13. All of this history really struck a chord with me as I was paying attention to it all, a bit too young to sail in the SORC at the time. I can't remember the exact year it happened, maybe the spring of '74 or '75, a guy I knew very well, who was a mentor, Al Bernel, bought the centerboard 27.5 one tonner Robin and brought it to Buffalo, renamed it Abino Robin, the Abino coming from Point Abino, which is the point about 10 miles west of Buffalo on the north shore of Lake Erie, which is a summer community and sailing mecca for the Lightning class. It was the first real custom boat on which I sailed. I was in high school at the time. There was a Lightning Class connection to all of it, most of the crew were older Lightning sailors, as was Bernel initially. That boat which drew, I think, 11 feet, with the board down, had the most special motion upwind of any boat on which I have ever sailed to this day. Of all the one and two tonners, sleds, Swans, canting keel boats, nothing felt like Robin upwind in any sort of breeze. It would go like two forward and then one to weather. Rudder was two part, with the lower part capable of being retracted into the upper part, I think there as less than two feet of rudder in the water downwind. In the fall of '79 when I was done with college and moved to Newport Beach, I walked into Eichenlaub's yard in San Diego, introduced myself, told him I wanted to talk about Lightnings, because he had won 2 North American's and had built arguably the best boats for conditions with chop/lighter air. Actually got him to come out of retirement, and he crewed for me in the California Lightning circuit in one regatta. The first day I met him, within an hour, the next thing I knew he had figured out I had sailed on Robin, and was booking me a flight to San Francisco to sail on Cadenza in the Cal Coastal Race. Over the next year or so I sort of almost lived in his yard, and got to hear about all his history, especially with Peterson, and Ganbare. In the fall of '79 he was building two Peterson fractional rig boats - one of them was Forte, for Art DeFever and Tom Tobin. I think they finished 2rd or 3rd in their class in the SORC and pretty close to that overall. The other boat was for a Mexican guy who stopped making payments, the boat hung around for a while unfinished, and Barney Flam bought it, turned it into Flambouyant which won everything in Long Beach for a long time. While my parents hated the fact I was just messing around with boats, I got a Masters, if not PhD, in boat building/design and overall sailing theory hanging out with one of the true masters of the game. I got to see first hand so much that came out of the west coast at the tail end of the golden era of yacht racing through and with Carl. There isn't enough space in this forum to detail all I was privileged to see, learn and know. The mention of Robin Two II above made me put that into google, and one of the first things that was returned was this article from Sports Illustrated. Hearing about High Roller made me think about the day I spent with Carl and Bill Powers talking about what Carl would do to tweak the boat for him. Williwaw....there's a complex story. https://www.si.com/vault/1979/02/26/823396/and-so-now-we-are-seven-robin-had-reached-an-advanced-age-in-the-sorc-but-after-several-appearances-under-different-names-for-different-owners-she-was-doing-her-thing-again#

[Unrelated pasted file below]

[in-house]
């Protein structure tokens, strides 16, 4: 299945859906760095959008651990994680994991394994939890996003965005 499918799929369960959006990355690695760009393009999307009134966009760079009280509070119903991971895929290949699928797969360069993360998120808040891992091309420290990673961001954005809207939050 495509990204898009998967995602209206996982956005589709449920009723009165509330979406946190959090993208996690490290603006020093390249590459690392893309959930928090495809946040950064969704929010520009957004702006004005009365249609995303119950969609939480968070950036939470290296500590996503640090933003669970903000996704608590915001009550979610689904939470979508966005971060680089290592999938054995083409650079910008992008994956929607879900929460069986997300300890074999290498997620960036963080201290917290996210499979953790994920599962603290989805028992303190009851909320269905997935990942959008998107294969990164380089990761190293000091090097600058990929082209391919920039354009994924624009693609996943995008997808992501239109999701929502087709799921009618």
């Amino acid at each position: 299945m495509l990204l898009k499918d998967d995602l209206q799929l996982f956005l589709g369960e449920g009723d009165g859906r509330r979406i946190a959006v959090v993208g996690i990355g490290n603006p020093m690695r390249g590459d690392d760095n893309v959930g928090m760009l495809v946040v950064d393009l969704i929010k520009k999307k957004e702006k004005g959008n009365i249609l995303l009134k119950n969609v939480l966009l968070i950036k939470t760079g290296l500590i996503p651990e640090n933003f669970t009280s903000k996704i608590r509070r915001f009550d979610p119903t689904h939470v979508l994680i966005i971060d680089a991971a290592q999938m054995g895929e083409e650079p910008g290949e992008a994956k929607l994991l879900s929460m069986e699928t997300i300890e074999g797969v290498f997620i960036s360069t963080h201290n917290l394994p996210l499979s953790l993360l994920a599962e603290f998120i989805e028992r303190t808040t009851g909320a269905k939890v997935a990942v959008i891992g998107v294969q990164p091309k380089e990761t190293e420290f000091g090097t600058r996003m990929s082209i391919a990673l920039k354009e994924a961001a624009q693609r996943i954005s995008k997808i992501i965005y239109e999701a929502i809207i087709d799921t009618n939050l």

14. Top fell off.
  15. It was a result of HHN92 talking in the AC forum about his enjoyment of the SuperSeries that he would watch online that got me first interested a year or so ago, then when a close friend started to sail on one of the boats, I started to pay more attention. I watched as much as time allowed both online via the tracker and then video from Key West, and then again this past week. Yes, there is a bit of a lag between video and tracker, but even with Ellison's money and Stan Honey's brain, that problem existed in AC 34 too. It's hardly a disqualifier, and I enjoyed both formats. Andi does a nice job tying everything together, and Stu does a great job on the water. If he can't go to Europe, then get someone like Genny Tulloch to do on the water, though that said, the series and a sponsor would be really smart to put her at the helm of a 52. One of the things I like the most are the FB lives that Andi does walking about the container area after the race, talking with the sailors. It puts a human face on sailing that is completely absent in the AC, where everything is scripted and constricted. Great job all around, I'll be back and telling others to watch.